The growth of malignant keratinocytes depends on signaling through the PGE(2) receptor EP1.

Neoplasia (New York, N.Y.)

PubMedID: 11687951

Thompson EJ, Gupta A, Vielhauer GA, Regan JW, Bowden GT. The growth of malignant keratinocytes depends on signaling through the PGE(2) receptor EP1. Neoplasia. 2001;3(5):402-10.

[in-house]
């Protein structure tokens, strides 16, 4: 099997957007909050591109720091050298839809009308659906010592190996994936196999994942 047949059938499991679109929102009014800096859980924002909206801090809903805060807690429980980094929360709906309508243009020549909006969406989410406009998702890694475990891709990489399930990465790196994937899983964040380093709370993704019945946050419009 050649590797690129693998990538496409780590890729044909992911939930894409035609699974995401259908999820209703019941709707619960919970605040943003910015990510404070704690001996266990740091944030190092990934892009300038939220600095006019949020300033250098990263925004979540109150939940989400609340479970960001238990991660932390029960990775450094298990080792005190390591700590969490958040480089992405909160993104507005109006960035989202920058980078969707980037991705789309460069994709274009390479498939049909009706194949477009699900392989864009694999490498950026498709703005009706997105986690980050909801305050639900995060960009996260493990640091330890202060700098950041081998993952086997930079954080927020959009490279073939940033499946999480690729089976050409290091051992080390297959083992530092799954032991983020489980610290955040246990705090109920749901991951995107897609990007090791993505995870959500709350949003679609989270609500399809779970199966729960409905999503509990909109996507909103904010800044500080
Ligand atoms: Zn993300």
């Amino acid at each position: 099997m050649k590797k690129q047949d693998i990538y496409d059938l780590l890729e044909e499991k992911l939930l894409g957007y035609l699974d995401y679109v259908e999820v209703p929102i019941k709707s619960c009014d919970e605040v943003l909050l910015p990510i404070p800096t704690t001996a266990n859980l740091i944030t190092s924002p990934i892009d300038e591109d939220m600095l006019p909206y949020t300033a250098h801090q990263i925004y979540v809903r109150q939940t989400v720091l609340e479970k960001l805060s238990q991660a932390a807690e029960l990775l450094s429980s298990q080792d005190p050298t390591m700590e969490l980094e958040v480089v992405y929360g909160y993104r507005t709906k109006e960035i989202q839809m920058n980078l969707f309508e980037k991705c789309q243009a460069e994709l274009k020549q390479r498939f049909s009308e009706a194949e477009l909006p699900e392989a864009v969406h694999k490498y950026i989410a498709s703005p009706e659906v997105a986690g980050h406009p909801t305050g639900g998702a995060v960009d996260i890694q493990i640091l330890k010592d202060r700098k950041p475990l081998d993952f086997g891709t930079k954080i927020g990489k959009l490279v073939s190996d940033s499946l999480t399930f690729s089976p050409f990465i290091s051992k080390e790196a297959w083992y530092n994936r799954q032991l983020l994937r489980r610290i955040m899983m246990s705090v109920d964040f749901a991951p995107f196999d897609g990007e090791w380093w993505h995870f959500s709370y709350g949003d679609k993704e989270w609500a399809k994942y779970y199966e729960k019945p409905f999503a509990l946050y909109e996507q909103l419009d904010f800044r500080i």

Recent discoveries shed light on the importance of prostaglandin (PG) production in the development of skin cancer. Work by Fischer et al. demonstrates that skin tumor promotion caused by ultraviolet B radiation can be decreased by up to 89% by blocking cyclooxygenase-2 (COX-2) with the drug Celecoxib. A similar study showed that Celecoxib can decrease new tumor formation by 44% in mice that already have tumors. These studies demonstrate the importance of COX-2 and PGs in the development of squamous cell carcinoma. We have explored growth signaling in a model of skin tumor progression. Because changes in PG production have been implicated in skin carcinogenesis, we examined this pathway. We found that malignant cell lines secrete more prostaglandin E(2) (PGE(2)) than the parental cells. We observed increased expression of COX-1 and -2. We also found that these cells express the PGE(2) receptors EP1 and EP4. When the cells are grown in the presence of indomethacin, the growth rate of the malignant cells is decreased. This effect can be reversed by addition of PGE(2) or an EP1 agonist to the medium. Thus, we have shown that skin tumor cells depend in part on PGE(2) signaling through the EP1 prostanoid receptor for their in vitro growth.